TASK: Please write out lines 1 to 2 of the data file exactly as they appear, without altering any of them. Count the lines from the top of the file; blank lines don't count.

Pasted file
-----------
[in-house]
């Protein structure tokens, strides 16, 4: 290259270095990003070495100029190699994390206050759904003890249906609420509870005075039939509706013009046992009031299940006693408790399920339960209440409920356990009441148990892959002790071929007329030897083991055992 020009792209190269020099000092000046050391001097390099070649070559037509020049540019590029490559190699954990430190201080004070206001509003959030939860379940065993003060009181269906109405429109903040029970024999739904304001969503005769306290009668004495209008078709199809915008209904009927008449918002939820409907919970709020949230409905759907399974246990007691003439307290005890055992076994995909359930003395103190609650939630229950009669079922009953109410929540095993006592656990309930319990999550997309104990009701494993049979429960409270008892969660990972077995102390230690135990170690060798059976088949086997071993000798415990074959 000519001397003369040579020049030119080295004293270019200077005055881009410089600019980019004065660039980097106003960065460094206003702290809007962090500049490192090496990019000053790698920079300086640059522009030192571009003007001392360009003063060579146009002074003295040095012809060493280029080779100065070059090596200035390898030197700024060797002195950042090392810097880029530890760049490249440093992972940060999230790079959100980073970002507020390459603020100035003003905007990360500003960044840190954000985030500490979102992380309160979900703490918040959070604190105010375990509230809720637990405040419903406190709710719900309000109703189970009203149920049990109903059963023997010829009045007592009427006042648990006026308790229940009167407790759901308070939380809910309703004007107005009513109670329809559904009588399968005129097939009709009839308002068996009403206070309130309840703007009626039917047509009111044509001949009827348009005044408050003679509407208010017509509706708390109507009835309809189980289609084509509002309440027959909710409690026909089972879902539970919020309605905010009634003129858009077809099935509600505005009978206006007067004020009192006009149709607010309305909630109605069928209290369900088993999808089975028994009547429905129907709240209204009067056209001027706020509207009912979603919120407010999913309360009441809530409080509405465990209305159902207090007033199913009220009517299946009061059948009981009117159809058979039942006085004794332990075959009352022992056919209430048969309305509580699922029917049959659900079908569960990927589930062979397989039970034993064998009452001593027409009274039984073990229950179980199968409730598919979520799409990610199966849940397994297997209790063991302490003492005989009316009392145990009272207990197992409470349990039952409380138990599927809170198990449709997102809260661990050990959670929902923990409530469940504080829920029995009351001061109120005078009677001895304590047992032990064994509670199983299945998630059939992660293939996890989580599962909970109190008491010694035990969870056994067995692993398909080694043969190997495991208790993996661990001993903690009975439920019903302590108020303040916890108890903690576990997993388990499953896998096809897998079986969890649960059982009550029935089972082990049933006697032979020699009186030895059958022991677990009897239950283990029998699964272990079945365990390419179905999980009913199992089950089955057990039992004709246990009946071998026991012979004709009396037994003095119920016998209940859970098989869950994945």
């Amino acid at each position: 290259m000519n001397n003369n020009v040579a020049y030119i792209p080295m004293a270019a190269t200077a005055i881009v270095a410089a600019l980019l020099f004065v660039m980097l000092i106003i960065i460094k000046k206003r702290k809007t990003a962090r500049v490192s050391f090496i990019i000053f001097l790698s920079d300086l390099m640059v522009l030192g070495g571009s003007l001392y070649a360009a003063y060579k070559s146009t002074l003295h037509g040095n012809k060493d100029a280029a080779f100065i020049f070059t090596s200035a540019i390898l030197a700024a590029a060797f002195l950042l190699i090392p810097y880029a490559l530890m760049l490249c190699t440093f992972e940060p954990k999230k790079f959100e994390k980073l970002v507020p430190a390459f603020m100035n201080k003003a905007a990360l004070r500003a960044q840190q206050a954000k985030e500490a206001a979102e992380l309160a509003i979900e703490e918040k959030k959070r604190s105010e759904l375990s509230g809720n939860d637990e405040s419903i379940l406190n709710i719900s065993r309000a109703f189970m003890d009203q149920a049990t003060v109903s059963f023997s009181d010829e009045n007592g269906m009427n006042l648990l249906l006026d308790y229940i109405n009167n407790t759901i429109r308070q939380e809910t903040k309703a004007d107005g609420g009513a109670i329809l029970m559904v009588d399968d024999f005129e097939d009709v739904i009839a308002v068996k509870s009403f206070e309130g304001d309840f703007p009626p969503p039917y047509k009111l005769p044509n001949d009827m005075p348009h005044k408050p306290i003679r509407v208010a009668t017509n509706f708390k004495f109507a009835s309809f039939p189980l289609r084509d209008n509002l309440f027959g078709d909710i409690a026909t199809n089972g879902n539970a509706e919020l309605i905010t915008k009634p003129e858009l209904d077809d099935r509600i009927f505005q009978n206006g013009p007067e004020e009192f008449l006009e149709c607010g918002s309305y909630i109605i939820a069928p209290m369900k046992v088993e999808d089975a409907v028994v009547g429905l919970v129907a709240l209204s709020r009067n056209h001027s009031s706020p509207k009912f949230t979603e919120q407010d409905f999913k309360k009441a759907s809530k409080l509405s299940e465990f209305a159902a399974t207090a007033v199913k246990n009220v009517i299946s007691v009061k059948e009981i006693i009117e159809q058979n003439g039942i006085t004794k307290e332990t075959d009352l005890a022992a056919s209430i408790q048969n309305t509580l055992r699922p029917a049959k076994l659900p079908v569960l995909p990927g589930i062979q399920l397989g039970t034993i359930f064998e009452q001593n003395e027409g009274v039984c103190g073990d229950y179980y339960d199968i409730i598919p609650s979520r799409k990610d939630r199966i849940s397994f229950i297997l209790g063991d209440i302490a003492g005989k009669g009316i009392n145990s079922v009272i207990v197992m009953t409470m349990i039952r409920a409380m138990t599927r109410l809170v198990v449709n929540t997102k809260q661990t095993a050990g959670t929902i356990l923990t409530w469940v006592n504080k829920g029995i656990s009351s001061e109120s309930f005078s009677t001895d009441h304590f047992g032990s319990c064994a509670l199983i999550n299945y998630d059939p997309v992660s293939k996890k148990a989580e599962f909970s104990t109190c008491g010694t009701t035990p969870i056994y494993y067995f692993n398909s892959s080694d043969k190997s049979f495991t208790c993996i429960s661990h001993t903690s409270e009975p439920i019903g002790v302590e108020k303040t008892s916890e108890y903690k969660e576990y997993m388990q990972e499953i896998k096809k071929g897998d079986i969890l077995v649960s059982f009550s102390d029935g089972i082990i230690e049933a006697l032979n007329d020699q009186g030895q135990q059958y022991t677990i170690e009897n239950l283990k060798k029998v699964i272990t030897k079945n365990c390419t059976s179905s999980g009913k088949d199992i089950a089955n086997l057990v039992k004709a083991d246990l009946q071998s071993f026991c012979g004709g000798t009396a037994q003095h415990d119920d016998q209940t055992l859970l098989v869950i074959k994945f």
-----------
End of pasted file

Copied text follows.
[in-house]
């Protein structure tokens, strides 16, 4: 290259270095990003070495100029190699994390206050759904003890249906609420509870005075039939509706013009046992009031299940006693408790399920339960209440409920356990009441148990892959002790071929007329030897083991055992 020009792209190269020099000092000046050391001097390099070649070559037509020049540019590029490559190699954990430190201080004070206001509003959030939860379940065993003060009181269906109405429109903040029970024999739904304001969503005769306290009668004495209008078709199809915008209904009927008449918002939820409907919970709020949230409905759907399974246990007691003439307290005890055992076994995909359930003395103190609650939630229950009669079922009953109410929540095993006592656990309930319990999550997309104990009701494993049979429960409270008892969660990972077995102390230690135990170690060798059976088949086997071993000798415990074959 000519001397003369040579020049030119080295004293270019200077005055881009410089600019980019004065660039980097106003960065460094206003702290809007962090500049490192090496990019000053790698920079300086640059522009030192571009003007001392360009003063060579146009002074003295040095012809060493280029080779100065070059090596200035390898030197700024060797002195950042090392810097880029530890760049490249440093992972940060999230790079959100980073970002507020390459603020100035003003905007990360500003960044840190954000985030500490979102992380309160979900703490918040959070604190105010375990509230809720637990405040419903406190709710719900309000109703189970009203149920049990109903059963023997010829009045007592009427006042648990006026308790229940009167407790759901308070939380809910309703004007107005009513109670329809559904009588399968005129097939009709009839308002068996009403206070309130309840703007009626039917047509009111044509001949009827348009005044408050003679509407208010017509509706708390109507009835309809189980289609084509509002309440027959909710409690026909089972879902539970919020309605905010009634003129858009077809099935509600505005009978206006007067004020009192006009149709607010309305909630109605069928209290369900088993999808089975028994009547429905129907709240209204009067056209001027706020509207009912979603919120407010999913309360009441809530409080509405465990209305159902207090007033199913009220009517299946009061059948009981009117159809058979039942006085004794332990075959009352022992056919209430048969309305509580699922029917049959659900079908569960990927589930062979397989039970034993064998009452001593027409009274039984073990229950179980199968409730598919979520799409990610199966849940397994297997209790063991302490003492005989009316009392145990009272207990197992409470349990039952409380138990599927809170198990449709997102809260661990050990959670929902923990409530469940504080829920029995009351001061109120005078009677001895304590047992032990064994509670199983299945998630059939992660293939996890989580599962909970109190008491010694035990969870056994067995692993398909080694043969190997495991208790993996661990001993903690009975439920019903302590108020303040916890108890903690576990997993388990499953896998096809897998079986969890649960059982009550029935089972082990049933006697032979020699009186030895059958022991677990009897239950283990029998699964272990079945365990390419179905999980009913199992089950089955057990039992004709246990009946071998026991012979004709009396037994003095119920016998209940859970098989869950994945």